UKIE ‘Confident’ that EU Commission Will Approve UK Tax Game Industry Relief

UKIE, the trade body that represents the video game industry in the UK, says that it feels "pretty confident" that the tax break proposal will be approved by the European Union and that the doubts raised by the EU Commission over taxpayers contributing to the proposed relief will evaporate. Last year, the UK government approved tax breaks for the country's games sector, promising to provide 25 percent tax relief on 80 percent of the budget for qualifying UK-made games. But in April of this year the European Commission put it all on hold to conduct an investigation because it had doubts over whether the relief was needed in the first place, and that the cultural requirements of the tax breaks.

Speaking to Joystiq, UKIE CEO Dr Jo Twist said that she expects the proposal to be approved by the EU Commission despite any doubts it might have. She did express concern on just how long the approval process would take.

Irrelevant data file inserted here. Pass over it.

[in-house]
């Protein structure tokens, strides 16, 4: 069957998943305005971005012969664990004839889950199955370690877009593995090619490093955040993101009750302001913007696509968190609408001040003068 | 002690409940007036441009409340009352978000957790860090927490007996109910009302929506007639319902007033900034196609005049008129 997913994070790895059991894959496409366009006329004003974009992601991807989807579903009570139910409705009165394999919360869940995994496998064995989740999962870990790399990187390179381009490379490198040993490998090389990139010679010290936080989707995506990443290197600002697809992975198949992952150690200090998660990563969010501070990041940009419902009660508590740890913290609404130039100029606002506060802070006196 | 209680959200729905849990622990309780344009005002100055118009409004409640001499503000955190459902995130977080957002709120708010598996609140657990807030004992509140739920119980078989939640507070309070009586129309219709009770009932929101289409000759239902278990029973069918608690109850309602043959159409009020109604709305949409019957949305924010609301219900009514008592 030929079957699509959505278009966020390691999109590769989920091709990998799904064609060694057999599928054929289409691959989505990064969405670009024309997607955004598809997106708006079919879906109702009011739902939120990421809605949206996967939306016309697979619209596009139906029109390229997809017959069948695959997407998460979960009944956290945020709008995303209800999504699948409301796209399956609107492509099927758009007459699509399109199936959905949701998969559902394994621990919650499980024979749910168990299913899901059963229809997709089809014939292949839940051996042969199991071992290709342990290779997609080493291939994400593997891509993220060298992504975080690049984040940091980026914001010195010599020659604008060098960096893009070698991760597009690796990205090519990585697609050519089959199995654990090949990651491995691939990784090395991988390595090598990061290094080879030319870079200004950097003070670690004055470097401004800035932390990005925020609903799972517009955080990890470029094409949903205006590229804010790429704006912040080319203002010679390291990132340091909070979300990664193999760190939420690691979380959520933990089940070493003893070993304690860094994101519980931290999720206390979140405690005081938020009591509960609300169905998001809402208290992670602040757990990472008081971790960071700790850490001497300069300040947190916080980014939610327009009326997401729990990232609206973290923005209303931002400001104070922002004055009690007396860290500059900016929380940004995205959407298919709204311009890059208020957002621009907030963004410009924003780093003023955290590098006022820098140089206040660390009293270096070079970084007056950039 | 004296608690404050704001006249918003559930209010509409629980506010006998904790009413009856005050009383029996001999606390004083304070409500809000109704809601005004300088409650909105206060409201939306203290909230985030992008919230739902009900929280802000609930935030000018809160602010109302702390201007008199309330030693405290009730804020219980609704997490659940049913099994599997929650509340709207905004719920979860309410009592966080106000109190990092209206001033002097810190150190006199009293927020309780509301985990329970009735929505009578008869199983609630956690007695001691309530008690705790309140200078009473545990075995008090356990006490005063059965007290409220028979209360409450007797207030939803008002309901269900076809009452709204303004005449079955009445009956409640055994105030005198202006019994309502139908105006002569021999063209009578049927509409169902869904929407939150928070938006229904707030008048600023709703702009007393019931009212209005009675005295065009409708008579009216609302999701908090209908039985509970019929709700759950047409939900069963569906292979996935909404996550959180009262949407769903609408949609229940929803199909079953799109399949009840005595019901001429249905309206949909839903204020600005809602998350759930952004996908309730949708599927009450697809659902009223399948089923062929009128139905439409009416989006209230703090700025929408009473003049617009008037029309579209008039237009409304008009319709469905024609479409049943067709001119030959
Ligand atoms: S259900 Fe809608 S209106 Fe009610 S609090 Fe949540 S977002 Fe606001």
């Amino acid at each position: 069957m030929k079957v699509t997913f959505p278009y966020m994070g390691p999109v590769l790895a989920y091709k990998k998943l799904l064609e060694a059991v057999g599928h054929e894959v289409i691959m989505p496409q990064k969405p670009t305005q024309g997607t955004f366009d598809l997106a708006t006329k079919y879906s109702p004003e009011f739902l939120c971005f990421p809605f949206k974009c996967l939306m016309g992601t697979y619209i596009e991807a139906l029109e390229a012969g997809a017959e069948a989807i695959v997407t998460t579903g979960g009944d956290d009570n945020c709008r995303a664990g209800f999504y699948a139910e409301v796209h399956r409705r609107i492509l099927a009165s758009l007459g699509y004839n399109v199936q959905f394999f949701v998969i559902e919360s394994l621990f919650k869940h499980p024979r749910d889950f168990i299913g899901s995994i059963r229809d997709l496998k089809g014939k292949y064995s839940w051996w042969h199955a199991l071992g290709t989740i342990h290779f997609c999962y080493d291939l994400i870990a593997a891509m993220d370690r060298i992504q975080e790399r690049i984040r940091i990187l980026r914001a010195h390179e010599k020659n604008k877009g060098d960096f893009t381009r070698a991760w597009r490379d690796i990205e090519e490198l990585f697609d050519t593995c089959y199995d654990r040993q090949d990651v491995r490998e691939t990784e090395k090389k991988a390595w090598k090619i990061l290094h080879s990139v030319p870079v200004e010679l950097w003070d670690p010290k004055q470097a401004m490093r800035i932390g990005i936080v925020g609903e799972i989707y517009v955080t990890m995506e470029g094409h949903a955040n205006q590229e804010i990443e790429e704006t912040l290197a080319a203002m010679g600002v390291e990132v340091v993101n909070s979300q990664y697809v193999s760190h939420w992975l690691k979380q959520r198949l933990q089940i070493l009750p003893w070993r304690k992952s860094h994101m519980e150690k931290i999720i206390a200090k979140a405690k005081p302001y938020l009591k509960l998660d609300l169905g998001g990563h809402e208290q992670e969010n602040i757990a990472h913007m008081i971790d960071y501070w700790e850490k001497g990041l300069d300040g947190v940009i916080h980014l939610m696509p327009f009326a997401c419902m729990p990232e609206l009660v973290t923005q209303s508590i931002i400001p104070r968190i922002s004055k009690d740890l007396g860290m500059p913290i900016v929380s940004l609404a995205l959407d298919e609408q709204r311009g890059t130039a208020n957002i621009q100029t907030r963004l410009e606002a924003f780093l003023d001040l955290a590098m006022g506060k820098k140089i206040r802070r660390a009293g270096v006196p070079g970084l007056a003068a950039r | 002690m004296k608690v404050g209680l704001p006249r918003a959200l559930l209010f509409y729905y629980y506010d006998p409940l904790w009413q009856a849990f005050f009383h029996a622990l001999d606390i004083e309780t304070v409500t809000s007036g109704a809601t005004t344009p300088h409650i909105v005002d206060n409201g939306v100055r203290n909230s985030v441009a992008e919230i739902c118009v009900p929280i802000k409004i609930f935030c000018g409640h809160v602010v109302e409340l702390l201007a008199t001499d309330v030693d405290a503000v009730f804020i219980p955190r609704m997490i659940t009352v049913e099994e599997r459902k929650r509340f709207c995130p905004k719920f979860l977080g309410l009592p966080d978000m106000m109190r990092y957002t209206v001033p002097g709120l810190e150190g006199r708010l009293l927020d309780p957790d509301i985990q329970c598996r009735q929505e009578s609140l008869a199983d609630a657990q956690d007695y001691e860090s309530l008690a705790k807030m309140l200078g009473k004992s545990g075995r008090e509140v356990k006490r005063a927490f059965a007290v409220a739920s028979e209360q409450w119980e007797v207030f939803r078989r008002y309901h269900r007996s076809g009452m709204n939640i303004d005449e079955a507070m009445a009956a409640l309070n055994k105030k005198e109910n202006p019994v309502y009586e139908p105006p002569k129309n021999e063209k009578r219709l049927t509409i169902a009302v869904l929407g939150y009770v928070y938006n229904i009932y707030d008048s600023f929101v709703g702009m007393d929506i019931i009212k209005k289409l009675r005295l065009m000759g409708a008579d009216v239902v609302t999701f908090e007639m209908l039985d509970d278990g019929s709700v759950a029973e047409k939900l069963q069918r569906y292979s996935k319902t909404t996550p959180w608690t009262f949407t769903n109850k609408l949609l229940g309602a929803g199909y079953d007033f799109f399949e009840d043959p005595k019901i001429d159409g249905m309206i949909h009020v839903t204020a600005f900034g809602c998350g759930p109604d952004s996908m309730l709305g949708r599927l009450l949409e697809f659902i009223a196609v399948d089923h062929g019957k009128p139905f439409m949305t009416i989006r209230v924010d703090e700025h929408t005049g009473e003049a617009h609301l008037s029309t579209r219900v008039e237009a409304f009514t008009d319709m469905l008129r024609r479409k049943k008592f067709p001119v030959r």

"I think we're pretty confident it'll go through," Dr Twist told Joystiq."We know that the [UK] government is 100 percent committed – across all parties, as well, there's 100 percent commitment to get this through. UKIE also approached other creative industries – so film, animation, and TV – and they wrote a letter of support to say 'we want the games industry to have tax credits just like we do now.'"

"We sort of weren't altogether surprised that [the European Commission] did this because the European Union is the European Union, and they have to go through these processes and ask the questions and make sure that they're asking the right questions," she added.

You can catch the rest of the conversation on Joystiq.

At the end of the day, the biggest concern is just how long the EU will hold up tax breaks. As Twist said in the article, it took the EU Commission almost a year to conclude an inquiry into French tax breaks. Obviously the UKIE and UK-based game developers don't want to have to wait until 2014 to get some help from the government.

Source: Joystiq

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